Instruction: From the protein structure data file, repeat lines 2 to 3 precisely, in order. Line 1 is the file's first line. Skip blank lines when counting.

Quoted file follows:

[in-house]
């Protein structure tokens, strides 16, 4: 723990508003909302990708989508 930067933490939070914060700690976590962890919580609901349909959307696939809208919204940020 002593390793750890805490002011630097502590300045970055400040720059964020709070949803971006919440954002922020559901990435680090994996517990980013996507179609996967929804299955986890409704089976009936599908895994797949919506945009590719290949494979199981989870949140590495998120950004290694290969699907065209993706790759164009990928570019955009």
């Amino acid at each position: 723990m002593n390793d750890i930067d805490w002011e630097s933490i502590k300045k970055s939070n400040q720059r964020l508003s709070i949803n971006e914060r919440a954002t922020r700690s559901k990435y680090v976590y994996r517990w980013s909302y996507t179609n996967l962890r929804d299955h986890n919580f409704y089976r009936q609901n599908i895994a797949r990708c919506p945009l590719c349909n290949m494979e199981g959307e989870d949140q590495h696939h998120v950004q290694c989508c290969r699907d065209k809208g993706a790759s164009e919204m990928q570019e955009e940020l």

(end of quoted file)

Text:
């Protein structure tokens, strides 16, 4: 723990508003909302990708989508 930067933490939070914060700690976590962890919580609901349909959307696939809208919204940020 002593390793750890805490002011630097502590300045970055400040720059964020709070949803971006919440954002922020559901990435680090994996517990980013996507179609996967929804299955986890409704089976009936599908895994797949919506945009590719290949494979199981989870949140590495998120950004290694290969699907065209993706790759164009990928570019955009």
């Amino acid at each position: 723990m002593n390793d750890i930067d805490w002011e630097s933490i502590k300045k970055s939070n400040q720059r964020l508003s709070i949803n971006e914060r919440a954002t922020r700690s559901k990435y680090v976590y994996r517990w980013s909302y996507t179609n996967l962890r929804d299955h986890n919580f409704y089976r009936q609901n599908i895994a797949r990708c919506p945009l590719c349909n290949m494979e199981g959307e989870d949140q590495h696939h998120v950004q290694c989508c290969r699907d065209k809208g993706a790759s164009e919204m990928q570019e955009e940020l």